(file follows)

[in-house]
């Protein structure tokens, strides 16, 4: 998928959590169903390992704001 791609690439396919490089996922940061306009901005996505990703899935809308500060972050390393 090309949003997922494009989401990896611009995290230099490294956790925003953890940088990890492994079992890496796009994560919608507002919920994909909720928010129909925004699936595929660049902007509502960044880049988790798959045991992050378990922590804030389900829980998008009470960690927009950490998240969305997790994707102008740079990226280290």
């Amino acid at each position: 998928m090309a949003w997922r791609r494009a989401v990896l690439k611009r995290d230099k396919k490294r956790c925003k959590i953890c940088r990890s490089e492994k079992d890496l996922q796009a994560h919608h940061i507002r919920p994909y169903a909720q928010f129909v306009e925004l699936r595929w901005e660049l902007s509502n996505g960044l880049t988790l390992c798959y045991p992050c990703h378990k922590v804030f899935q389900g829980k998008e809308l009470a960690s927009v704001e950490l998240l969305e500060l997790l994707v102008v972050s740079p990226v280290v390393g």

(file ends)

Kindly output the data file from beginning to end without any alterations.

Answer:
[in-house]
């Protein structure tokens, strides 16, 4: 998928959590169903390992704001 791609690439396919490089996922940061306009901005996505990703899935809308500060972050390393 090309949003997922494009989401990896611009995290230099490294956790925003953890940088990890492994079992890496796009994560919608507002919920994909909720928010129909925004699936595929660049902007509502960044880049988790798959045991992050378990922590804030389900829980998008009470960690927009950490998240969305997790994707102008740079990226280290």
């Amino acid at each position: 998928m090309a949003w997922r791609r494009a989401v990896l690439k611009r995290d230099k396919k490294r956790c925003k959590i953890c940088r990890s490089e492994k079992d890496l996922q796009a994560h919608h940061i507002r919920p994909y169903a909720q928010f129909v306009e925004l699936r595929w901005e660049l902007s509502n996505g960044l880049t988790l390992c798959y045991p992050c990703h378990k922590v804030f899935q389900g829980k998008e809308l009470a960690s927009v704001e950490l998240l969305e500060l997790l994707v102008v972050s740079p990226v280290v390393g």